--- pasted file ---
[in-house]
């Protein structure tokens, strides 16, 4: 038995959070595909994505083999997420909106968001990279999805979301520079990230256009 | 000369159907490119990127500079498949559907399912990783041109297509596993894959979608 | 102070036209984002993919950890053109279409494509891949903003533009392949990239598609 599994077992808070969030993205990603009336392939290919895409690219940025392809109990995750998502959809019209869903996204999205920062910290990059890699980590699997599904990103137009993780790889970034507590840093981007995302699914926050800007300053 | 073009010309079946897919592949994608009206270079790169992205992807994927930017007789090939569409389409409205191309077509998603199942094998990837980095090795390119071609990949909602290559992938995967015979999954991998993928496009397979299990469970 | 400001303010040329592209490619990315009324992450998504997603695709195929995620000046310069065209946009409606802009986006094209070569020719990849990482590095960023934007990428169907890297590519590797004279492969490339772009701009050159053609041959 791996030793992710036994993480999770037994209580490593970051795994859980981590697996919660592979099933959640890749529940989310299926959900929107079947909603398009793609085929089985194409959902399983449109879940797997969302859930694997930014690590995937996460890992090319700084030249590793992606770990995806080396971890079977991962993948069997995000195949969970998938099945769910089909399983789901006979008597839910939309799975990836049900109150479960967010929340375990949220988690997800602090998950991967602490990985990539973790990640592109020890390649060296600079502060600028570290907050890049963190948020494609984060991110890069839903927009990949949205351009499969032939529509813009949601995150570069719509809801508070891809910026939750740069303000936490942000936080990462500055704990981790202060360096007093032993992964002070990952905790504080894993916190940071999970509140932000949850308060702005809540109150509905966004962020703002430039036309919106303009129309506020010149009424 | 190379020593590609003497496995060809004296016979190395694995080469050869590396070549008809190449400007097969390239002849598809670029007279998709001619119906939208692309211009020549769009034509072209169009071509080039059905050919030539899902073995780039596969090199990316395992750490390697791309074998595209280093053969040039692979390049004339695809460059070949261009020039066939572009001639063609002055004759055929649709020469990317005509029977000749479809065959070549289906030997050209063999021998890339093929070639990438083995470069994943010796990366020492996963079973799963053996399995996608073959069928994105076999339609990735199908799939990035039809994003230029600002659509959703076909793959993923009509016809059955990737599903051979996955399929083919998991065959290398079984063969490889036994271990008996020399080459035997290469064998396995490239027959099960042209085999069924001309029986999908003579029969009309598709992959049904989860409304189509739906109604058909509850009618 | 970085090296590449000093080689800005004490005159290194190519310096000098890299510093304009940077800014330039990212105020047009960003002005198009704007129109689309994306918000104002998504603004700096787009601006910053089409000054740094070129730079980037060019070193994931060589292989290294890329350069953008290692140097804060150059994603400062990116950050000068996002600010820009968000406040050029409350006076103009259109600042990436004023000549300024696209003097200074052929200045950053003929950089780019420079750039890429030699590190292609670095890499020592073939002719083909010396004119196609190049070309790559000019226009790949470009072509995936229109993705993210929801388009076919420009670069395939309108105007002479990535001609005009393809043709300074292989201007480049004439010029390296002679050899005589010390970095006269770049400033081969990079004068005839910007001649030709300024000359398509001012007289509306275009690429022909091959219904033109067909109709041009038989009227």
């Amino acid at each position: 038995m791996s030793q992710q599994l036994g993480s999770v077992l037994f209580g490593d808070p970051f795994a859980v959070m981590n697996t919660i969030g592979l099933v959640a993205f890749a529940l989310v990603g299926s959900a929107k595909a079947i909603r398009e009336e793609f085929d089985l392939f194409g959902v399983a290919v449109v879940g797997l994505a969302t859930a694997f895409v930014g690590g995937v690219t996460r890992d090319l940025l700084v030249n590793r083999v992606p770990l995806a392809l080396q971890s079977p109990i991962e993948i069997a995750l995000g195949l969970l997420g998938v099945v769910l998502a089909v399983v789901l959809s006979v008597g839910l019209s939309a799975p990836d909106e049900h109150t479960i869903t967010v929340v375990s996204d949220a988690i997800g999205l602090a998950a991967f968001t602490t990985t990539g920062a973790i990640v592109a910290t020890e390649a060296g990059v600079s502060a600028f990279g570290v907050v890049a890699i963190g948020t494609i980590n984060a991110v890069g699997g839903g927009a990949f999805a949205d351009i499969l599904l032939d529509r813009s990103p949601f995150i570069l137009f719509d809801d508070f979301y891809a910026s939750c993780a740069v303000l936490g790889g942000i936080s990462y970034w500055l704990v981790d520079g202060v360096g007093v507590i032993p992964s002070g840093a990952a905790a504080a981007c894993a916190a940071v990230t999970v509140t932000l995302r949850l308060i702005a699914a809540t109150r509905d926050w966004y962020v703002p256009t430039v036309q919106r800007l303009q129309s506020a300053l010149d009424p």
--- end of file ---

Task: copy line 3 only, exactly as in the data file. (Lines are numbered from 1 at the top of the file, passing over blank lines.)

């Amino acid at each position: 038995m791996s030793q992710q599994l036994g993480s999770v077992l037994f209580g490593d808070p970051f795994a859980v959070m981590n697996t919660i969030g592979l099933v959640a993205f890749a529940l989310v990603g299926s959900a929107k595909a079947i909603r398009e009336e793609f085929d089985l392939f194409g959902v399983a290919v449109v879940g797997l994505a969302t859930a694997f895409v930014g690590g995937v690219t996460r890992d090319l940025l700084v030249n590793r083999v992606p770990l995806a392809l080396q971890s079977p109990i991962e993948i069997a995750l995000g195949l969970l997420g998938v099945v769910l998502a089909v399983v789901l959809s006979v008597g839910l019209s939309a799975p990836d909106e049900h109150t479960i869903t967010v929340v375990s996204d949220a988690i997800g999205l602090a998950a991967f968001t602490t990985t990539g920062a973790i990640v592109a910290t020890e390649a060296g990059v600079s502060a600028f990279g570290v907050v890049a890699i963190g948020t494609i980590n984060a991110v890069g699997g839903g927009a990949f999805a949205d351009i499969l599904l032939d529509r813009s990103p949601f995150i570069l137009f719509d809801d508070f979301y891809a910026s939750c993780a740069v303000l936490g790889g942000i936080s990462y970034w500055l704990v981790d520079g202060v360096g007093v507590i032993p992964s002070g840093a990952a905790a504080a981007c894993a916190a940071v990230t999970v509140t932000l995302r949850l308060i702005a699914a809540t109150r509905d926050w966004y962020v703002p256009t430039v036309q919106r800007l303009q129309s506020a300053l010149d009424p």